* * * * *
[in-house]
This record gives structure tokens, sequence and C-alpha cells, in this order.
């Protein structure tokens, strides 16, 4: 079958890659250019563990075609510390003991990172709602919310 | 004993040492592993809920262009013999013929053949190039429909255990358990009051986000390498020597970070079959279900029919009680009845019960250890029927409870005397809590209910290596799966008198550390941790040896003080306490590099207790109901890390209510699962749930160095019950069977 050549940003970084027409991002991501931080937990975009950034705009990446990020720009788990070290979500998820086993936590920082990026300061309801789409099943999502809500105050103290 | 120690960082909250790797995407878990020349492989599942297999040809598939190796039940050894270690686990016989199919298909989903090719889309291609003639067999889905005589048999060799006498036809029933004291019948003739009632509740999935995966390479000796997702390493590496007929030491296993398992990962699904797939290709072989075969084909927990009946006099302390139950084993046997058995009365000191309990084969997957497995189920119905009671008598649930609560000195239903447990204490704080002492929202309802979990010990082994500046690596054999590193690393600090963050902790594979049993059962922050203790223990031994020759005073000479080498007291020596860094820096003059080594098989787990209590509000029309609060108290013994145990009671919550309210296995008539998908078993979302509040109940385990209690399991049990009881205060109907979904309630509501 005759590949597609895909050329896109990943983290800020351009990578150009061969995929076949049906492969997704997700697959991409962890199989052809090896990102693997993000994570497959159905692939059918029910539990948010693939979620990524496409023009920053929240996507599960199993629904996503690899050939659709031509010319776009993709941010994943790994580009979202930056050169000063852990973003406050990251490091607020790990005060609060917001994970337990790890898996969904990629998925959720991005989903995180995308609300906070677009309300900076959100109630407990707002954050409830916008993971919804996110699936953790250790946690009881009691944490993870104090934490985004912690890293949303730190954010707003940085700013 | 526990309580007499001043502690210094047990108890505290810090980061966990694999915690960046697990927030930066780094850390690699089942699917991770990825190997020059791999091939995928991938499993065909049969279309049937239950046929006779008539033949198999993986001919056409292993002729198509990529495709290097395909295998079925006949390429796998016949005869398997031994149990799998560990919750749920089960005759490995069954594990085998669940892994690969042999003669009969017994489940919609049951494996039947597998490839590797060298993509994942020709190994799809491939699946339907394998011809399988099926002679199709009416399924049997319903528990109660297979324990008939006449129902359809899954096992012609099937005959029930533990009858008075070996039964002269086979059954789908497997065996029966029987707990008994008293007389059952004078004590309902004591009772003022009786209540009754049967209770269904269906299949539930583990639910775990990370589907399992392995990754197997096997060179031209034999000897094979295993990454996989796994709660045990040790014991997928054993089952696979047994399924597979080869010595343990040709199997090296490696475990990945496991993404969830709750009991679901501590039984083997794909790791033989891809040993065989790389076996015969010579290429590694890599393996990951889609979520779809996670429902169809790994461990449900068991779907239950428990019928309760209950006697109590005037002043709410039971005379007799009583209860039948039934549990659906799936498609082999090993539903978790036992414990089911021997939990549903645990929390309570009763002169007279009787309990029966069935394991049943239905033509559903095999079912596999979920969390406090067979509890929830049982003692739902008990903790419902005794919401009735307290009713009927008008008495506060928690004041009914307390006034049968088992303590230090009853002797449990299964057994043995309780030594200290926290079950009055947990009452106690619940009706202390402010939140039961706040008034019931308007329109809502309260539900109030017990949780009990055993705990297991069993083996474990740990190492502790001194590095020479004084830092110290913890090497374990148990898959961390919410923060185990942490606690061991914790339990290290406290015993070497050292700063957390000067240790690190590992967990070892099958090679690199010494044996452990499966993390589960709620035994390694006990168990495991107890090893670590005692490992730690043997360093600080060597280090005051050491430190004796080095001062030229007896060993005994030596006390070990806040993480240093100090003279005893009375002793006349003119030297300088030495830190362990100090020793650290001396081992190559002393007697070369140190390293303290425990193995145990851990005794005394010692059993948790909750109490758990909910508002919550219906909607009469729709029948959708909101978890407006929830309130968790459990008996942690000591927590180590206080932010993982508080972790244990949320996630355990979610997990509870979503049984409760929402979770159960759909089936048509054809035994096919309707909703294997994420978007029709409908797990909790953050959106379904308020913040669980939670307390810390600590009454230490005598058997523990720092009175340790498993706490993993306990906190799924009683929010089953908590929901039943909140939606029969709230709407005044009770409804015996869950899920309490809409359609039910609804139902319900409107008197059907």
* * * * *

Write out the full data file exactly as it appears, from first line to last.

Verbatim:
[in-house]
This record gives structure tokens, sequence and C-alpha cells, in this order.
């Protein structure tokens, strides 16, 4: 079958890659250019563990075609510390003991990172709602919310 | 004993040492592993809920262009013999013929053949190039429909255990358990009051986000390498020597970070079959279900029919009680009845019960250890029927409870005397809590209910290596799966008198550390941790040896003080306490590099207790109901890390209510699962749930160095019950069977 050549940003970084027409991002991501931080937990975009950034705009990446990020720009788990070290979500998820086993936590920082990026300061309801789409099943999502809500105050103290 | 120690960082909250790797995407878990020349492989599942297999040809598939190796039940050894270690686990016989199919298909989903090719889309291609003639067999889905005589048999060799006498036809029933004291019948003739009632509740999935995966390479000796997702390493590496007929030491296993398992990962699904797939290709072989075969084909927990009946006099302390139950084993046997058995009365000191309990084969997957497995189920119905009671008598649930609560000195239903447990204490704080002492929202309802979990010990082994500046690596054999590193690393600090963050902790594979049993059962922050203790223990031994020759005073000479080498007291020596860094820096003059080594098989787990209590509000029309609060108290013994145990009671919550309210296995008539998908078993979302509040109940385990209690399991049990009881205060109907979904309630509501 005759590949597609895909050329896109990943983290800020351009990578150009061969995929076949049906492969997704997700697959991409962890199989052809090896990102693997993000994570497959159905692939059918029910539990948010693939979620990524496409023009920053929240996507599960199993629904996503690899050939659709031509010319776009993709941010994943790994580009979202930056050169000063852990973003406050990251490091607020790990005060609060917001994970337990790890898996969904990629998925959720991005989903995180995308609300906070677009309300900076959100109630407990707002954050409830916008993971919804996110699936953790250790946690009881009691944490993870104090934490985004912690890293949303730190954010707003940085700013 | 526990309580007499001043502690210094047990108890505290810090980061966990694999915690960046697990927030930066780094850390690699089942699917991770990825190997020059791999091939995928991938499993065909049969279309049937239950046929006779008539033949198999993986001919056409292993002729198509990529495709290097395909295998079925006949390429796998016949005869398997031994149990799998560990919750749920089960005759490995069954594990085998669940892994690969042999003669009969017994489940919609049951494996039947597998490839590797060298993509994942020709190994799809491939699946339907394998011809399988099926002679199709009416399924049997319903528990109660297979324990008939006449129902359809899954096992012609099937005959029930533990009858008075070996039964002269086979059954789908497997065996029966029987707990008994008293007389059952004078004590309902004591009772003022009786209540009754049967209770269904269906299949539930583990639910775990990370589907399992392995990754197997096997060179031209034999000897094979295993990454996989796994709660045990040790014991997928054993089952696979047994399924597979080869010595343990040709199997090296490696475990990945496991993404969830709750009991679901501590039984083997794909790791033989891809040993065989790389076996015969010579290429590694890599393996990951889609979520779809996670429902169809790994461990449900068991779907239950428990019928309760209950006697109590005037002043709410039971005379007799009583209860039948039934549990659906799936498609082999090993539903978790036992414990089911021997939990549903645990929390309570009763002169007279009787309990029966069935394991049943239905033509559903095999079912596999979920969390406090067979509890929830049982003692739902008990903790419902005794919401009735307290009713009927008008008495506060928690004041009914307390006034049968088992303590230090009853002797449990299964057994043995309780030594200290926290079950009055947990009452106690619940009706202390402010939140039961706040008034019931308007329109809502309260539900109030017990949780009990055993705990297991069993083996474990740990190492502790001194590095020479004084830092110290913890090497374990148990898959961390919410923060185990942490606690061991914790339990290290406290015993070497050292700063957390000067240790690190590992967990070892099958090679690199010494044996452990499966993390589960709620035994390694006990168990495991107890090893670590005692490992730690043997360093600080060597280090005051050491430190004796080095001062030229007896060993005994030596006390070990806040993480240093100090003279005893009375002793006349003119030297300088030495830190362990100090020793650290001396081992190559002393007697070369140190390293303290425990193995145990851990005794005394010692059993948790909750109490758990909910508002919550219906909607009469729709029948959708909101978890407006929830309130968790459990008996942690000591927590180590206080932010993982508080972790244990949320996630355990979610997990509870979503049984409760929402979770159960759909089936048509054809035994096919309707909703294997994420978007029709409908797990909790953050959106379904308020913040669980939670307390810390600590009454230490005598058997523990720092009175340790498993706490993993306990906190799924009683929010089953908590929901039943909140939606029969709230709407005044009770409804015996869950899920309490809409359609039910609804139902319900409107008197059907």